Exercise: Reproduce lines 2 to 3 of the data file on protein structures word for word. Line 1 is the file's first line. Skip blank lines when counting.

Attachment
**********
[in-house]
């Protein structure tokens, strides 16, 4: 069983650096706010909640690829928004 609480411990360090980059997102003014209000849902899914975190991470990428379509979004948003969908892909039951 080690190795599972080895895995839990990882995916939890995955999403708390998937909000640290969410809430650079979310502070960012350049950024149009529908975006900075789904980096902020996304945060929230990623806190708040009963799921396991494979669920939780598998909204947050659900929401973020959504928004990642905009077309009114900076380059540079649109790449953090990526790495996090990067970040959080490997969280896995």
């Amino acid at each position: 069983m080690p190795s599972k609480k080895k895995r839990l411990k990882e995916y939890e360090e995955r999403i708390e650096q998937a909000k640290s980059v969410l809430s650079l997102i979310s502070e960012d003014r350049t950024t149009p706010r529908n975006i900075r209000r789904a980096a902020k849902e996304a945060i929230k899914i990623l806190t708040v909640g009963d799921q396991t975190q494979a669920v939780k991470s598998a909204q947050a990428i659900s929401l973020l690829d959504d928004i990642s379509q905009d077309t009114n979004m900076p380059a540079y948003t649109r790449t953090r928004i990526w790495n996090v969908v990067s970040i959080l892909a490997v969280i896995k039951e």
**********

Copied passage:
């Protein structure tokens, strides 16, 4: 069983650096706010909640690829928004 609480411990360090980059997102003014209000849902899914975190991470990428379509979004948003969908892909039951 080690190795599972080895895995839990990882995916939890995955999403708390998937909000640290969410809430650079979310502070960012350049950024149009529908975006900075789904980096902020996304945060929230990623806190708040009963799921396991494979669920939780598998909204947050659900929401973020959504928004990642905009077309009114900076380059540079649109790449953090990526790495996090990067970040959080490997969280896995």
């Amino acid at each position: 069983m080690p190795s599972k609480k080895k895995r839990l411990k990882e995916y939890e360090e995955r999403i708390e650096q998937a909000k640290s980059v969410l809430s650079l997102i979310s502070e960012d003014r350049t950024t149009p706010r529908n975006i900075r209000r789904a980096a902020k849902e996304a945060i929230k899914i990623l806190t708040v909640g009963d799921q396991t975190q494979a669920v939780k991470s598998a909204q947050a990428i659900s929401l973020l690829d959504d928004i990642s379509q905009d077309t009114n979004m900076p380059a540079y948003t649109r790449t953090r928004i990526w790495n996090v969908v990067s970040i959080l892909a490997v969280i896995k039951e």